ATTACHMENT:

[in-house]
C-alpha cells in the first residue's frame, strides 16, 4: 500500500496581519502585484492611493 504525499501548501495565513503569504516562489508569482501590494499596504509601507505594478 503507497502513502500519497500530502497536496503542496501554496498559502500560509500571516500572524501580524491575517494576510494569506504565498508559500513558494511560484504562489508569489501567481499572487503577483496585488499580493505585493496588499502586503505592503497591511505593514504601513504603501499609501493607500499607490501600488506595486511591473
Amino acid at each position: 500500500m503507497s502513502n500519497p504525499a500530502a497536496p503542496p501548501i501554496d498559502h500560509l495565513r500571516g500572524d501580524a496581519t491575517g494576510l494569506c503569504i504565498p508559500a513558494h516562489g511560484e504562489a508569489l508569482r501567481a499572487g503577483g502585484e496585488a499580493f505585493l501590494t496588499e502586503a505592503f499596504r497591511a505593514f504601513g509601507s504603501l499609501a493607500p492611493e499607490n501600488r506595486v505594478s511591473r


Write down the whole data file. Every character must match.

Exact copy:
[in-house]
C-alpha cells in the first residue's frame, strides 16, 4: 500500500496581519502585484492611493 504525499501548501495565513503569504516562489508569482501590494499596504509601507505594478 503507497502513502500519497500530502497536496503542496501554496498559502500560509500571516500572524501580524491575517494576510494569506504565498508559500513558494511560484504562489508569489501567481499572487503577483496585488499580493505585493496588499502586503505592503497591511505593514504601513504603501499609501493607500499607490501600488506595486511591473
Amino acid at each position: 500500500m503507497s502513502n500519497p504525499a500530502a497536496p503542496p501548501i501554496d498559502h500560509l495565513r500571516g500572524d501580524a496581519t491575517g494576510l494569506c503569504i504565498p508559500a513558494h516562489g511560484e504562489a508569489l508569482r501567481a499572487g503577483g502585484e496585488a499580493f505585493l501590494t496588499e502586503a505592503f499596504r497591511a505593514f504601513g509601507s504603501l499609501a493607500p492611493e499607490n501600488r506595486v505594478s511591473r